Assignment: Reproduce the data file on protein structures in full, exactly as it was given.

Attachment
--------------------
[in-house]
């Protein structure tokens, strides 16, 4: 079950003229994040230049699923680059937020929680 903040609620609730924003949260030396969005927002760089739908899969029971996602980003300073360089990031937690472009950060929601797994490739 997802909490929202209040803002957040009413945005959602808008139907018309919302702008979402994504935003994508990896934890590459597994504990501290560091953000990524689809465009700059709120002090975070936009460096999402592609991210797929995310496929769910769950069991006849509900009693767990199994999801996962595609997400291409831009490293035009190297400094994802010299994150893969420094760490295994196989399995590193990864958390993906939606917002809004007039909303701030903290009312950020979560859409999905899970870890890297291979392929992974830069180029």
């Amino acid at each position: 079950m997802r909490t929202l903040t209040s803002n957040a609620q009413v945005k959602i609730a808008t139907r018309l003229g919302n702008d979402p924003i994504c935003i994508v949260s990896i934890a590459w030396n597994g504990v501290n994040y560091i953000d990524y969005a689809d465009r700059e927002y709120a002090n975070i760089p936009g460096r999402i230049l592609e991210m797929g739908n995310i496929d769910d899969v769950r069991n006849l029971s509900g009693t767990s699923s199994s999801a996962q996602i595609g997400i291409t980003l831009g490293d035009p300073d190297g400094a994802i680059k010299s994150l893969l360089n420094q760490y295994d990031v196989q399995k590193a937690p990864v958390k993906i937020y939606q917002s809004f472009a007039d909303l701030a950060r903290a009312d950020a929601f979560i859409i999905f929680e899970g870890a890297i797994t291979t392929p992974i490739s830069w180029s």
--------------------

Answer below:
[in-house]
């Protein structure tokens, strides 16, 4: 079950003229994040230049699923680059937020929680 903040609620609730924003949260030396969005927002760089739908899969029971996602980003300073360089990031937690472009950060929601797994490739 997802909490929202209040803002957040009413945005959602808008139907018309919302702008979402994504935003994508990896934890590459597994504990501290560091953000990524689809465009700059709120002090975070936009460096999402592609991210797929995310496929769910769950069991006849509900009693767990199994999801996962595609997400291409831009490293035009190297400094994802010299994150893969420094760490295994196989399995590193990864958390993906939606917002809004007039909303701030903290009312950020979560859409999905899970870890890297291979392929992974830069180029």
């Amino acid at each position: 079950m997802r909490t929202l903040t209040s803002n957040a609620q009413v945005k959602i609730a808008t139907r018309l003229g919302n702008d979402p924003i994504c935003i994508v949260s990896i934890a590459w030396n597994g504990v501290n994040y560091i953000d990524y969005a689809d465009r700059e927002y709120a002090n975070i760089p936009g460096r999402i230049l592609e991210m797929g739908n995310i496929d769910d899969v769950r069991n006849l029971s509900g009693t767990s699923s199994s999801a996962q996602i595609g997400i291409t980003l831009g490293d035009p300073d190297g400094a994802i680059k010299s994150l893969l360089n420094q760490y295994d990031v196989q399995k590193a937690p990864v958390k993906i937020y939606q917002s809004f472009a007039d909303l701030a950060r903290a009312d950020a929601f979560i859409i999905f929680e899970g870890a890297i797994t291979t392929p992974i490739s830069w180029s």